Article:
Source: Image of Socrates, Creative Commons, http://bit.ly/29ZntMM
Hello. I'm Glenn. And in this ethics tutorial, we will be looking at some advantages and shortcomings of virtue-based ethics. Things to keep in mind will be the definition of virtue-based ethics, the understanding of both virtues and vices, and also that, given virtue-based ethics, we will be focusing on character rather than actions and we always ask ourselves, what kind of person would I like to be, rather than, what should I do?
In this tutorial, we'll be focusing on some of the advantages of virtue-based ethics, on how it focuses on the function, how it focuses also on the person, how it reveals ethics as a lifelong project, and how it's also systematic. Some of the shortcomings we'll also be considering are how virtue-based ethics can be seen as self-centered, how it's sometimes vague, how it leaves a lot to interpretation regarding specific virtues and vices, and also, without knowing a character trait, how it's sometimes hard to determine whether the action is actually right or wrong.
There are four distinct advantages that come from virtue-based ethics. One is its focus on function. We have a natural insight-- and this comes from Aristotle-- into virtue through what things and people do. We get an insight into what virtue is valuable based upon what something does, on its function.
A good tool serves its function well. A good teacher teaches well. An apple does not make a good jack for a car. We get an insight into what something's natural virtues are based upon what it does well.
We also have a focus on a person or personality and how that informs or, as we said before, how it reveals character. A nice way of looking at this is that I often think that I don't need someone to tell me what kind of a person they are. And actually, I kind of tune out sometimes when someone says the line, well, I'm the kind of person that does this. And I'm the kind of person who does that.
You don't have to tell me what kind of person you are. All I need to do is to be around you for a while to watch how you behave, to watch how you talk, to have dinner with you, and then I can tell what kind of character traits you have. I can tell what your virtues and vices are.
Go on a road trip with someone. Travel a little bit. You learn a lot about their character.
Virtue-based ethics also offers us a lifelong learning process. Clearly, we change, and we grow, and we develop. And this happens over our lifetime. Virtue-based ethics appeals to this natural changing in our lives. And so it has a definite advantage to fitting the way our lives actually go and to allowing for change.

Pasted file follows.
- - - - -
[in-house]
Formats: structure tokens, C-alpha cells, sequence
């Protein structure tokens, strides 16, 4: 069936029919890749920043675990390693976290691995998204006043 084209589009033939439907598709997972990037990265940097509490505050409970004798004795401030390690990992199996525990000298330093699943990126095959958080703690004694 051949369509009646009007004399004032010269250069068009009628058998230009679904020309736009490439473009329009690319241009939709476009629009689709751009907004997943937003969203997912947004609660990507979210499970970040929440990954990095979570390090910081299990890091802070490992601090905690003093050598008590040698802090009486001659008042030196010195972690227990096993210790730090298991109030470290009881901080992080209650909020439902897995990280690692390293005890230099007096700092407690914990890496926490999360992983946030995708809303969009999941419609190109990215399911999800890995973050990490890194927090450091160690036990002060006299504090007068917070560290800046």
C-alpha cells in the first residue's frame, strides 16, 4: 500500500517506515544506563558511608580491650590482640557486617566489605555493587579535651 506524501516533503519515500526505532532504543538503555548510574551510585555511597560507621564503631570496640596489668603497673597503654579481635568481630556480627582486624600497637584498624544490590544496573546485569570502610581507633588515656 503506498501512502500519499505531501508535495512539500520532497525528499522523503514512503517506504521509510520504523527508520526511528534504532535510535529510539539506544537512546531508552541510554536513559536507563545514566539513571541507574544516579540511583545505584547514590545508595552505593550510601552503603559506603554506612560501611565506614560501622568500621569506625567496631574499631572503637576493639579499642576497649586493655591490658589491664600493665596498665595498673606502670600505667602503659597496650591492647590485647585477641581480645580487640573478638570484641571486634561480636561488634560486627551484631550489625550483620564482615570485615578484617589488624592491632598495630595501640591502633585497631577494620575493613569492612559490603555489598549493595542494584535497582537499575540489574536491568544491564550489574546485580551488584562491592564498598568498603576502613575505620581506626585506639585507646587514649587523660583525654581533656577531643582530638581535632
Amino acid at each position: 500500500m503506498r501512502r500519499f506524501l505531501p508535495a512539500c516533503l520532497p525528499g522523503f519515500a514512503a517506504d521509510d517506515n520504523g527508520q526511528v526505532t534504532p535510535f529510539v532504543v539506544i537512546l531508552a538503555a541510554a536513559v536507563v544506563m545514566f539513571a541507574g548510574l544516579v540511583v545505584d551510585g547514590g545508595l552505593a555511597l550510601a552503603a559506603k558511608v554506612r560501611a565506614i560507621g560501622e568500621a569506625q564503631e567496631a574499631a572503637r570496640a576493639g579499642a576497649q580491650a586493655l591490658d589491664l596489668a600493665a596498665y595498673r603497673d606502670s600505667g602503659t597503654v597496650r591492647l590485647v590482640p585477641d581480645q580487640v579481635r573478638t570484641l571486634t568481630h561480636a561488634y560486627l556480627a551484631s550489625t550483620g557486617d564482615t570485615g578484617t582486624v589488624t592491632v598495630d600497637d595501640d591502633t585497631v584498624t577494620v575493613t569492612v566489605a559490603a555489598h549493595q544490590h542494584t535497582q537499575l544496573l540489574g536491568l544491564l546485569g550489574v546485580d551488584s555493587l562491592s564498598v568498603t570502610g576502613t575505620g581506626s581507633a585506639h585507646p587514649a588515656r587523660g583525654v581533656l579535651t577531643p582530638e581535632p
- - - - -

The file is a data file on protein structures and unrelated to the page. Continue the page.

Clearly, at the moment I'm recording this, I'm 46 years old. And I'm not the same person I was when I was 20. Although there is a resemblance of me physically, there are different character traits that I have now.
And then virtue-based ethics is systematic. It provides a generally objective, consistent set of standards for evaluation. We ask ourselves, what kind of a person would be like this? What kind of a person do I want to be? And is that indicative of a virtue or of a vice? So we have this good general set of objective standards to abide by.
Now, as with other ethical theories that we have considered, virtue-based ethics is not without its shortcomings. One glaring one that we may not want to consider is that, since we focus on ourselves in what kind of a person I want to be, it does seem that virtue-based ethics is self-centered. When I focus on my actions, I'm really thinking about, not just who I want to be but who I want to be perceived as being. So I'm also worried about how my actions are perceived by others. And so there is a selfishness and self-centeredness to virtue-based ethics.
Also there's a vagueness determining what actions to do. Virtues are not always clear, and they're not always easy to interpret. How much honesty should I engage in a particular situation?
How truthful should I be? How generous should I be? It's not clear.
And this also means another condition is that there's a lot of interpretation that is involved in understanding virtues and vices. It's up to us to determine what character traits are even virtues. For some person, greed might actually be seen as a virtue.
Aristotle didn't think so, but for some person it might be. And if that person wants to cultivate greed, they may think it's a virtue when I think it's a vice. There's interpretation involved.
And then lastly, we need to know what character trait is involved in order to determine whether the action is right or wrong. And if we don't know, then we can't figure it out. Another way of stating this is that, unlike utilitarianism, we can't just look at the consequences of the action, and we can't just look at the action itself.
Virtue-based ethics really asks us to jump into the mind of someone else and think, OK, what is the character trait within them that is being cultivated. And this requires a lot of powers of intuition that might not be there. So knowing the mind of another person, obviously, is not easy to do. And these, therefore, are some of the shortcomings that do arise from virtue-based ethics.
And in this tutorial, we have therefore looked at several of the advantages and the shortcomings for virtue-based ethics. They are both compelling and very serious things that we need to consider.